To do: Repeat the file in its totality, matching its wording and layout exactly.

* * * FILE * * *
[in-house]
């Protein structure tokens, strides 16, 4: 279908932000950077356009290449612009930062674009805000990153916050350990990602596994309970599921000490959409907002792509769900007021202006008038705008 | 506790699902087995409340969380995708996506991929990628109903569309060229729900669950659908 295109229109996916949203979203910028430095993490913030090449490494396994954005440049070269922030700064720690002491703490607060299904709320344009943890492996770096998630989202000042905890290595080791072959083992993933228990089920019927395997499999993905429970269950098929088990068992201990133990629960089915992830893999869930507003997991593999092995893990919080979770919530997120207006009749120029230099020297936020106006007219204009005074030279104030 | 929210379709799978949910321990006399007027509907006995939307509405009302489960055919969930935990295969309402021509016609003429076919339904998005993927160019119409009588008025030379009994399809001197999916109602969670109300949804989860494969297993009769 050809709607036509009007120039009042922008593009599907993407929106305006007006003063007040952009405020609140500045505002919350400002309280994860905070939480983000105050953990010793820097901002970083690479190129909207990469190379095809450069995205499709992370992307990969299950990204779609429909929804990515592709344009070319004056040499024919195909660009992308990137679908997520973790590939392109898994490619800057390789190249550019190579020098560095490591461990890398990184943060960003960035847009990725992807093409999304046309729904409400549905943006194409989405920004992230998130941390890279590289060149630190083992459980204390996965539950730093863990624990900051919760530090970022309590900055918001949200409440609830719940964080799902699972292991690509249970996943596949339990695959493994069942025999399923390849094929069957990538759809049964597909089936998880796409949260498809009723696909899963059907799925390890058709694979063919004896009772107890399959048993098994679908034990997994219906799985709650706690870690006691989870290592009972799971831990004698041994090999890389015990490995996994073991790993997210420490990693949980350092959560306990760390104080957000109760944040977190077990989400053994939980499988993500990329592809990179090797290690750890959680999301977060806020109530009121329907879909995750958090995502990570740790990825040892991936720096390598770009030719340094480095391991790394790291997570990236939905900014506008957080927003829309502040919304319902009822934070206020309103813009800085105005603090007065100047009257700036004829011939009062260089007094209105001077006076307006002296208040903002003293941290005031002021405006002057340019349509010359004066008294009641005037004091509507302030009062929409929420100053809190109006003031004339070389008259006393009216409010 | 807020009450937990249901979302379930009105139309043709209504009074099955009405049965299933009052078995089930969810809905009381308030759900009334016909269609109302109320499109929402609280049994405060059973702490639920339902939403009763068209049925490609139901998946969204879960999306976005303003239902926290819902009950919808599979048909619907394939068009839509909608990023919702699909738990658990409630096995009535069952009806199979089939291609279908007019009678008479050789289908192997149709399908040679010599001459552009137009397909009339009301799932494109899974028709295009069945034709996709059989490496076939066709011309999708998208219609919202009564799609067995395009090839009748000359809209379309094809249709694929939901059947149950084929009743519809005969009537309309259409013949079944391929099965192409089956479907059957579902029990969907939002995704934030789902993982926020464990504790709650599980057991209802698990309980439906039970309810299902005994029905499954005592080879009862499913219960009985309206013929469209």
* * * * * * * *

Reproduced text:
[in-house]
């Protein structure tokens, strides 16, 4: 279908932000950077356009290449612009930062674009805000990153916050350990990602596994309970599921000490959409907002792509769900007021202006008038705008 | 506790699902087995409340969380995708996506991929990628109903569309060229729900669950659908 295109229109996916949203979203910028430095993490913030090449490494396994954005440049070269922030700064720690002491703490607060299904709320344009943890492996770096998630989202000042905890290595080791072959083992993933228990089920019927395997499999993905429970269950098929088990068992201990133990629960089915992830893999869930507003997991593999092995893990919080979770919530997120207006009749120029230099020297936020106006007219204009005074030279104030 | 929210379709799978949910321990006399007027509907006995939307509405009302489960055919969930935990295969309402021509016609003429076919339904998005993927160019119409009588008025030379009994399809001197999916109602969670109300949804989860494969297993009769 050809709607036509009007120039009042922008593009599907993407929106305006007006003063007040952009405020609140500045505002919350400002309280994860905070939480983000105050953990010793820097901002970083690479190129909207990469190379095809450069995205499709992370992307990969299950990204779609429909929804990515592709344009070319004056040499024919195909660009992308990137679908997520973790590939392109898994490619800057390789190249550019190579020098560095490591461990890398990184943060960003960035847009990725992807093409999304046309729904409400549905943006194409989405920004992230998130941390890279590289060149630190083992459980204390996965539950730093863990624990900051919760530090970022309590900055918001949200409440609830719940964080799902699972292991690509249970996943596949339990695959493994069942025999399923390849094929069957990538759809049964597909089936998880796409949260498809009723696909899963059907799925390890058709694979063919004896009772107890399959048993098994679908034990997994219906799985709650706690870690006691989870290592009972799971831990004698041994090999890389015990490995996994073991790993997210420490990693949980350092959560306990760390104080957000109760944040977190077990989400053994939980499988993500990329592809990179090797290690750890959680999301977060806020109530009121329907879909995750958090995502990570740790990825040892991936720096390598770009030719340094480095391991790394790291997570990236939905900014506008957080927003829309502040919304319902009822934070206020309103813009800085105005603090007065100047009257700036004829011939009062260089007094209105001077006076307006002296208040903002003293941290005031002021405006002057340019349509010359004066008294009641005037004091509507302030009062929409929420100053809190109006003031004339070389008259006393009216409010 | 807020009450937990249901979302379930009105139309043709209504009074099955009405049965299933009052078995089930969810809905009381308030759900009334016909269609109302109320499109929402609280049994405060059973702490639920339902939403009763068209049925490609139901998946969204879960999306976005303003239902926290819902009950919808599979048909619907394939068009839509909608990023919702699909738990658990409630096995009535069952009806199979089939291609279908007019009678008479050789289908192997149709399908040679010599001459552009137009397909009339009301799932494109899974028709295009069945034709996709059989490496076939066709011309999708998208219609919202009564799609067995395009090839009748000359809209379309094809249709694929939901059947149950084929009743519809005969009537309309259409013949079944391929099965192409089956479907059957579902029990969907939002995704934030789902993982926020464990504790709650599980057991209802698990309980439906039970309810299902005994029905499954005592080879009862499913219960009985309206013929469209």